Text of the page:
They didn’t do that. Mayor Bloomberg circumvented that committee, rejected the three proposals that came close to what the City’s original vision was for the area and designated this plan to construct a 1.4-million-square-foot entertainment and retail center — a megamall essentially — on parkland west of Citi Field. Who proposed this? Joint Ventures Sterling and Related, which they’re calling Queens Development Group. And this looks a lot like their casino plan. But the casino is now being called a shopping mall. At any rate, it would displace the parking. When you build anything on that area you’ve got to put the parking somewhere. Where would it go? It will shift the parking onto the Willets Point property. Allegedly they’ll come back in the year 2025 and begin to construct housing. But there are reasons why that is suspect.

If that seems like a bait and switch, well, a lot of people at the time had that reaction, too. The plan differs in many big ways from what was promoted and approved in 2008. I’d like to show you just a few of them. The housing that was touted as the lynchpin, the “next great neighborhood,” now the housing is delayed until the year 2025. The developer can even opt out of building any housing by paying what would be to them a “cost of doing business” penalty of $35 million dollars. The housing is contingent on there being new highway ramps which are still litigable which no one is contractually obligated to build. Instead of housing, they want to put that megamall there on the parkland property. So, the public picked up on this and objected to it loud and clear. Back in 2008, the City said it was going to recoup the cost of acquiring all of the Willets Point property. The City then went on to spend $400 million — plus or minus — to acquire the Phase One property. But now instead of recouping that cost, the Queens Development Group will pay one dollar for twenty-three acres located five miles from Manhattan. The public picked up on that, too. And it was recognized as a shameful steal.

Also, whereas in 2008 the City had claimed it was essential to remediate all sixty-two acres of Willets Point at once, now twenty-three acres would somehow be cordoned off for remediation. So, we don’t understand how if you couldn’t do that in 2008, all of a sudden it becomes technically feasible to do. In 2008 the City said the developer would be paying the cost of remediation. Instead, now the Queens Development Group would receive a $99 million capital grant, $40 million of which would pay the cost of remediation. If you add all of this up, the cost to taxpayers would be significantly higher than was ever said in 2008 when the plan was actually approved. The costs are actually shifting onto the taxpayers.

But most significant for the lawsuit that I’m going to describe, the project expanded from sixty-two acres which you see on the bottom right there which was approved in 2008 to 108.9 acres when you factor in this mall to be built on the other side of the stadium. And it prioritizes the construction of this megamall on that parkland. And everyone understood this is parkland. You’re building a commercial shopping mall on mapped City parkland. The developers’ answer to that was essentially, “Relax, this is only being used as a parking lot. It’s paved over with asphalt. This is where people park when they go to Mets games. End of story. You’re wasting your time complaining or objecting.” But, and here you see the existing condition of what they would propose to do. I’ve got this map here just so you understand that Queens’ largest park — roughly a thousand acres — and the site that we’re talking about is within the mapped territory of that park there at the upper left. So, that’s the context.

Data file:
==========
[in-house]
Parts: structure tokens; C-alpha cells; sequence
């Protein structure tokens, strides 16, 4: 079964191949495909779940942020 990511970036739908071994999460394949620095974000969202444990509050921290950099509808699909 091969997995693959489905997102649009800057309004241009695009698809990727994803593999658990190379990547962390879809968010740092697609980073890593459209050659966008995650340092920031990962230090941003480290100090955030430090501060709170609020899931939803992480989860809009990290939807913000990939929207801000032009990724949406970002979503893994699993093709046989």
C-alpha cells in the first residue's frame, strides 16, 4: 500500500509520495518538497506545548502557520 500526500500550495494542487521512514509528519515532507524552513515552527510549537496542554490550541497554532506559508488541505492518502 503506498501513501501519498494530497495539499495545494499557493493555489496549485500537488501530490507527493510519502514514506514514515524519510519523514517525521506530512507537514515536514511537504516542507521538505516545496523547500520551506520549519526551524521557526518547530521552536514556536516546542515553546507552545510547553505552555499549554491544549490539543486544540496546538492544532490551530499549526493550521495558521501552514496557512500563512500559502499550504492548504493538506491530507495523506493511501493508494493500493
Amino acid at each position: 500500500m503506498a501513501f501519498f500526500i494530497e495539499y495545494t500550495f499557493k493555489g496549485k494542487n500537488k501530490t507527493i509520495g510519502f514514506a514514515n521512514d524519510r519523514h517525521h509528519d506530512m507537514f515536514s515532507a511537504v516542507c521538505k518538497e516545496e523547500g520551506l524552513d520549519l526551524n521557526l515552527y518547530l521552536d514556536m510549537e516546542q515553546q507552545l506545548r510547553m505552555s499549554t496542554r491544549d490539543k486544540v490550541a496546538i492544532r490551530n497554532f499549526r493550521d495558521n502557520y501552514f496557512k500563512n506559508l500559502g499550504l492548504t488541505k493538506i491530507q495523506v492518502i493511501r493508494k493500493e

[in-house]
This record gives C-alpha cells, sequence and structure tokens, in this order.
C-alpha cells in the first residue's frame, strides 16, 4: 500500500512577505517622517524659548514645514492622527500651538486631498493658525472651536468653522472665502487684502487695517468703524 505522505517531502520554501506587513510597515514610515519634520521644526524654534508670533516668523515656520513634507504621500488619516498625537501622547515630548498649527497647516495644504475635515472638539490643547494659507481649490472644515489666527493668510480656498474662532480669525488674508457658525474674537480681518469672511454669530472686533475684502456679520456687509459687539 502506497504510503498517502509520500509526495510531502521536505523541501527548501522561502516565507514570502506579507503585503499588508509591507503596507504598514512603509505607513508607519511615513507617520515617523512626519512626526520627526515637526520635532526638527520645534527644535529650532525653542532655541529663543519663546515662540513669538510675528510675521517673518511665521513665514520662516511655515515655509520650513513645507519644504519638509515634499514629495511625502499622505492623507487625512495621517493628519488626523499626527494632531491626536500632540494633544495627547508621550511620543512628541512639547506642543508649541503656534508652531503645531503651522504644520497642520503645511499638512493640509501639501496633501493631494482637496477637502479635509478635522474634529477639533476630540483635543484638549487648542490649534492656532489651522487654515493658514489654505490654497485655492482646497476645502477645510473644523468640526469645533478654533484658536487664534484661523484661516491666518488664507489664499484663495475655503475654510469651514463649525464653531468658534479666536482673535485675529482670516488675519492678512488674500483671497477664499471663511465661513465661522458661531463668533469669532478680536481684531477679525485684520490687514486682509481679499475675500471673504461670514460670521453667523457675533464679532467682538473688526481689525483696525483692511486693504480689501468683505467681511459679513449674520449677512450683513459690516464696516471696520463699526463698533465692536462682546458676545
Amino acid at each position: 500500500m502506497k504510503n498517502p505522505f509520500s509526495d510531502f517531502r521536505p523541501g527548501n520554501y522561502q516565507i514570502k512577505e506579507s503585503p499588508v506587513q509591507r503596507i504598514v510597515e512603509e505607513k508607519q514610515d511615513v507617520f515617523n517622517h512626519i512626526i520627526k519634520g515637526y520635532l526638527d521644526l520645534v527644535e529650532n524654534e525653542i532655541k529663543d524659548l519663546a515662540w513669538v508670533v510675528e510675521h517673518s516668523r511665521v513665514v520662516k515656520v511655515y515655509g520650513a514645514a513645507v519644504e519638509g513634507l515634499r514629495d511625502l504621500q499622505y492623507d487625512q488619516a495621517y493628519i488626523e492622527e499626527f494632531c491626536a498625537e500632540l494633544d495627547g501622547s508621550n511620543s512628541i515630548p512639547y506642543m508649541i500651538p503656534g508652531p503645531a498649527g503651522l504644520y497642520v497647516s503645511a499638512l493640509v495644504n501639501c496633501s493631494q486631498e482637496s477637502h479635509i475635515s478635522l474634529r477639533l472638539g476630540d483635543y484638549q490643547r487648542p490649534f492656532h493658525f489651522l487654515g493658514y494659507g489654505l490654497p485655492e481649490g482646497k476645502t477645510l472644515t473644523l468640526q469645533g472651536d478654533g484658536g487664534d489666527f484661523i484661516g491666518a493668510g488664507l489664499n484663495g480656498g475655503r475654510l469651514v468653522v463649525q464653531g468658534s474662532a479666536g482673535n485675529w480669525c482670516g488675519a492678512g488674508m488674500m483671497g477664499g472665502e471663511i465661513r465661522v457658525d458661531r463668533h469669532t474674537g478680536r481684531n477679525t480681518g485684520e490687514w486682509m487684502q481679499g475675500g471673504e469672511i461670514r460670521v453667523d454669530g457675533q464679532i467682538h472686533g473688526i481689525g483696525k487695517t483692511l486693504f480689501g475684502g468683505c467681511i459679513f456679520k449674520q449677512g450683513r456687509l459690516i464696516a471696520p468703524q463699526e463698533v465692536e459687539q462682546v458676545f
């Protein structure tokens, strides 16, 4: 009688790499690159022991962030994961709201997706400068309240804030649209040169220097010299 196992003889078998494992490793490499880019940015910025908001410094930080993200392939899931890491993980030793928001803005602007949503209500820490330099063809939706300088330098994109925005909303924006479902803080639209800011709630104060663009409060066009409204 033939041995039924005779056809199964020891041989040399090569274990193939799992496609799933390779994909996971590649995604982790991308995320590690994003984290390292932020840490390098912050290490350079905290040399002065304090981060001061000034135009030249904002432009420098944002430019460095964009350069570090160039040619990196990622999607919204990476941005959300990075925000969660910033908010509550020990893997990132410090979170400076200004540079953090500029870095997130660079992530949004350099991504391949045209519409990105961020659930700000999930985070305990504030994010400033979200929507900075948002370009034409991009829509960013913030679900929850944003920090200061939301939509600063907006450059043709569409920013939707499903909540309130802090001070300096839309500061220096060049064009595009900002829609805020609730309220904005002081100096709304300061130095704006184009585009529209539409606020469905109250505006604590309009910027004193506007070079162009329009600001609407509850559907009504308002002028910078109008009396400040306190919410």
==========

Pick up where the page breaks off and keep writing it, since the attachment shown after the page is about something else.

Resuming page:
But what you need to understand is that there are many, many public events that are held on that parkland. So, while the developer claims, “We’re just talking about a parking lot,” we have events like this: Men’s health Urbanathlon, which starts on the parkland at issue and then continues its route throughout the park, so it’s a perfect example of how that parking lot area is considered to be and is used as part of the park at large. This is a fun event: a Glow in the Dark 5K run and a dance party. These photos are mostly from their website or Facebook page. There’s a wheelchair softball tournament that’s held annually right there on that parkland which we’re not supposed to be concerned about because it’s merely paved over asphalt. Something called the Electric Daisy Carnival with thousands of people there, a Ferris wheel temporarily erected, Cirque du Soleil and my favorite, ironically, at the Mets’ own website, they offer that parkland for public use. “Contact us to arrange any of these events.” And they acknowledge that the area is perfect for big events. Well, we happen to agree. So, why would they want to displace all of that?

All of those events would be displaced from that area if you construct a permanent 1.4-million-square-foot shopping mall there. So, the public understood this. The reaction to the proposal was very negative. It riled up community groups, defenders of parkland, and the nearby neighborhoods of Corona and Jackson Heights which are almost adjacent to where this area is. They simply don’t want a megamall at their doorstep. One that was never discussed during public review and approval back in 2008. So, two lawsuits were filed challenging the construction of what they’re calling the Willets West Mall on parkland without legislative approval.